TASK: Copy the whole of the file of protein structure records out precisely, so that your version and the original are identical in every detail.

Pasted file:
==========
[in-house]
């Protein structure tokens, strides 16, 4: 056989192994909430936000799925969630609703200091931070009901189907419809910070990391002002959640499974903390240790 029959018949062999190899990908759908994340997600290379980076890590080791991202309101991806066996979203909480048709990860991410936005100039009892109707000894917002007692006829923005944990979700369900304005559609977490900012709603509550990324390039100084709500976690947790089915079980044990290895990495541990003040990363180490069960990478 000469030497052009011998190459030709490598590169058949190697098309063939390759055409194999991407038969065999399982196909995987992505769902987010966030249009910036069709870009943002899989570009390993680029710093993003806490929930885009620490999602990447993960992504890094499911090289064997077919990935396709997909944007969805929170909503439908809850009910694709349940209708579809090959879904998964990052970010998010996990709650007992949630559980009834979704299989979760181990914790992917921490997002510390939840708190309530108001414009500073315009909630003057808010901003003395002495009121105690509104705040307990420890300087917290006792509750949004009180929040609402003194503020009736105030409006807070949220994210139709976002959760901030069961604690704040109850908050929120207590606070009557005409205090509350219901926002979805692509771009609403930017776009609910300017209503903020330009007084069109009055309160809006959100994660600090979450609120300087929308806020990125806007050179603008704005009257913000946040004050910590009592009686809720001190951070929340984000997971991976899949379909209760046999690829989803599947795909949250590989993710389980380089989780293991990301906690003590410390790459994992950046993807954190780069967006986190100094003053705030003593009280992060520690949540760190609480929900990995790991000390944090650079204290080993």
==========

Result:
[in-house]
């Protein structure tokens, strides 16, 4: 056989192994909430936000799925969630609703200091931070009901189907419809910070990391002002959640499974903390240790 029959018949062999190899990908759908994340997600290379980076890590080791991202309101991806066996979203909480048709990860991410936005100039009892109707000894917002007692006829923005944990979700369900304005559609977490900012709603509550990324390039100084709500976690947790089915079980044990290895990495541990003040990363180490069960990478 000469030497052009011998190459030709490598590169058949190697098309063939390759055409194999991407038969065999399982196909995987992505769902987010966030249009910036069709870009943002899989570009390993680029710093993003806490929930885009620490999602990447993960992504890094499911090289064997077919990935396709997909944007969805929170909503439908809850009910694709349940209708579809090959879904998964990052970010998010996990709650007992949630559980009834979704299989979760181990914790992917921490997002510390939840708190309530108001414009500073315009909630003057808010901003003395002495009121105690509104705040307990420890300087917290006792509750949004009180929040609402003194503020009736105030409006807070949220994210139709976002959760901030069961604690704040109850908050929120207590606070009557005409205090509350219901926002979805692509771009609403930017776009609910300017209503903020330009007084069109009055309160809006959100994660600090979450609120300087929308806020990125806007050179603008704005009257913000946040004050910590009592009686809720001190951070929340984000997971991976899949379909209760046999690829989803599947795909949250590989993710389980380089989780293991990301906690003590410390790459994992950046993807954190780069967006986190100094003053705030003593009280992060520690949540760190609480929900990995790991000390944090650079204290080993």